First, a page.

Q. Why is the NEUTRAL position so important?
A. The NEUTRAL position prevents putting stress on spinal structures, minimizes repetition of injury, and allows healing. The strength of the muscles in your trunk and extremities helps to stabilize your low back and maintain the NEUTRAL position.
Q. How often do I need to do these exercises?
A. DAILY! ALL DAY!! Ok, maybe not ALL DAY, but multiple times throughout the day is highly encouraged!
Q. How long should I do each exercise?
A. You should strive to do each exercise continuously for 2-3 minutes. Most of the muscles of your back are made up of “endurance” type muscles. Therefore, you must train these muscles by doing the exercises for a prolonged period of time.
Q. How long should I exercise each day?
A. You should first start out doing lumbar stabilization exercises for about 15 minutes per day. Work up to 60 minutes (+ changes to your daily activities)!!
Q. How should I breathe with these exercises?
Breathe out on effort. Do not hold your breath. Holding your breath can increase your blood pressure and the pressure in your spine. Always breathe out on effort. Remember that an important goal of the program is learning to breathe while you keep your spine stabilized.
Q. What is the proper way to activate my stabilizing muscles?
A. There are two ways for you to activate your abdominal muscles. We will talk about both of them and explain why you need to do this a certain way. Most of your first work in lumbar stabilization will be on attaining the proper kind of contraction.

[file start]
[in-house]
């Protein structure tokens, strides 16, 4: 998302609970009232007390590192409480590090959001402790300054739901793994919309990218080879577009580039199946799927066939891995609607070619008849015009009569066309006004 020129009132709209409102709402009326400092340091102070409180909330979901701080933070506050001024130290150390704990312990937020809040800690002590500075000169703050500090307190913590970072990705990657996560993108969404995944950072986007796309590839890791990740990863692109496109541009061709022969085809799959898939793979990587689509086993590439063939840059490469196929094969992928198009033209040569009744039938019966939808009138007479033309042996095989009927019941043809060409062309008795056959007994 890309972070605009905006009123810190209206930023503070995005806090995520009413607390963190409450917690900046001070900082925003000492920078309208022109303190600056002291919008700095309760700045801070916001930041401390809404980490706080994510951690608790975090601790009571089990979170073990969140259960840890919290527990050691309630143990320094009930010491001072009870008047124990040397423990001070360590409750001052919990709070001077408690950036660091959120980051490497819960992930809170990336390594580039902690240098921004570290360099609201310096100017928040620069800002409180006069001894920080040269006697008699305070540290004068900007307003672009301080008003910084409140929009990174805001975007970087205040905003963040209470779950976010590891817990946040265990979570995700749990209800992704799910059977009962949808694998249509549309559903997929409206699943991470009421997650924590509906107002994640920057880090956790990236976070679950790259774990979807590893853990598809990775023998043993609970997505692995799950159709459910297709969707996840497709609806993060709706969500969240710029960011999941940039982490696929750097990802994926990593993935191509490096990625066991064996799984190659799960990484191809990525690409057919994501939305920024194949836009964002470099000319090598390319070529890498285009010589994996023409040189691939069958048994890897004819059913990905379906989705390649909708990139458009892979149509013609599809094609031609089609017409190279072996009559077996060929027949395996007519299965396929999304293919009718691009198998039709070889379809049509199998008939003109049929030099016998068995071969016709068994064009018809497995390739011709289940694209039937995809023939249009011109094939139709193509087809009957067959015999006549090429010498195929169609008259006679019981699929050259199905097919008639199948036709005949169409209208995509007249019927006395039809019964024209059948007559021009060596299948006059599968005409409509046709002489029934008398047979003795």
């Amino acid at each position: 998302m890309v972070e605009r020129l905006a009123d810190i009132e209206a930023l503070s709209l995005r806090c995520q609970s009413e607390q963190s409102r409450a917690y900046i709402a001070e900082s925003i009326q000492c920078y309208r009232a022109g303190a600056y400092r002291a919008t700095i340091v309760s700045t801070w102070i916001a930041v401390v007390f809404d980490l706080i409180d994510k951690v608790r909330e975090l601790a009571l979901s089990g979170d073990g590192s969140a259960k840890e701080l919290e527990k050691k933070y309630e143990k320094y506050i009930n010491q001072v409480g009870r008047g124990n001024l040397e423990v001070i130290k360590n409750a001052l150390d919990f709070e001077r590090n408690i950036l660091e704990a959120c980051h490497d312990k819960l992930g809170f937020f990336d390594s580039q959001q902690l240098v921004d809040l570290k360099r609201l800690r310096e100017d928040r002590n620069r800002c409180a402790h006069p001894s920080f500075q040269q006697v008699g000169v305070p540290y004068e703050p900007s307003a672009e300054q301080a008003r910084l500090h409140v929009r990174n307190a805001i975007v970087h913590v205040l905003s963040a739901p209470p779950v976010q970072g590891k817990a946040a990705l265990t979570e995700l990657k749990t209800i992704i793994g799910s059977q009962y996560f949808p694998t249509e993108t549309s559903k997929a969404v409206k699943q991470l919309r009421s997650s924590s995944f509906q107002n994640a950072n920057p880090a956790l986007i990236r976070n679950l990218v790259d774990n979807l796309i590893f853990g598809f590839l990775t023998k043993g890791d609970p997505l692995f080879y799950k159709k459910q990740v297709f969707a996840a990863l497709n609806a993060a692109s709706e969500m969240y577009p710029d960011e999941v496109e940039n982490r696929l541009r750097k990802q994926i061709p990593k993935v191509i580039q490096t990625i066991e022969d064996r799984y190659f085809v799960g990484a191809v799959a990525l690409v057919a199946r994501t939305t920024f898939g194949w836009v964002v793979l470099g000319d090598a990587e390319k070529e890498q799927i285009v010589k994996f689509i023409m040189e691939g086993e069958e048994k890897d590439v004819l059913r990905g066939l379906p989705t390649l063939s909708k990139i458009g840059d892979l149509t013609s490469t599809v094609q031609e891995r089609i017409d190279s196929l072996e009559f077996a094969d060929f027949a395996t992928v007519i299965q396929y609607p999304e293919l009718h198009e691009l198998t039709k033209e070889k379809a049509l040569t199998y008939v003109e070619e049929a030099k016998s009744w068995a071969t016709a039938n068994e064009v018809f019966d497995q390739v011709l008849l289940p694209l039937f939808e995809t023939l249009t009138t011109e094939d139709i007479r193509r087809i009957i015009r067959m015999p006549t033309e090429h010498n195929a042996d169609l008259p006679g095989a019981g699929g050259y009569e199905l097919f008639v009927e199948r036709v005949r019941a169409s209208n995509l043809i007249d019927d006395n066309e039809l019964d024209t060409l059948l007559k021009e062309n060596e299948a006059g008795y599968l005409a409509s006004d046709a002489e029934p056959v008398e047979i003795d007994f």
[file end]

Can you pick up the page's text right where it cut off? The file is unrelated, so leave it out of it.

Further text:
Normally, when we contract our abdominals, we feel the muscles bulging out. To try this, place your hand on your stomach and blow out as if blowing out candles on a cake, or as if doing a sit-up. You should feel the stomach muscles pushing outward. This action activates the EXTERNAL, or most superficial muscles. This is not the kind of muscle activation we need.
The second way the contract the muscles is what we call the “drawing-in” maneuver. Imagine you are sucking your stomach backward. Notice that instead of your muscles bulging out toward your hand, they instead pull away from your hand. Think of trying to pull your stomach in as if you were on the beach in a swimsuit. It is very important not to hold your breath as you do this. This action activates the INTERNAL, or most deep, abdominal muscle, and causes an automatic reflex contraction of the lower back muscles. This combined contraction creates support all around the spine, just like one of those back belts you may have seen. However, instead of relying on an external belt, you are using “nature’s back belt” to support your spine. This all around support of the spine is the reason we need to be so specific about how you contract your muscles.
Using the first method, only the outer abdominals are activated, so you do not have support all around your spine as you do when you use the drawing-in technique. Clearly, half a belt will not help you hold up your pants!
Learning to activate your abdominals this way can be very difficult. Not everyone will pick up this skill right away, and some people take several weeks to really be able to do it well. Be patient. You will find that you may have problems doing this in one position, but in others it will be easier.
Good Luck on your program!!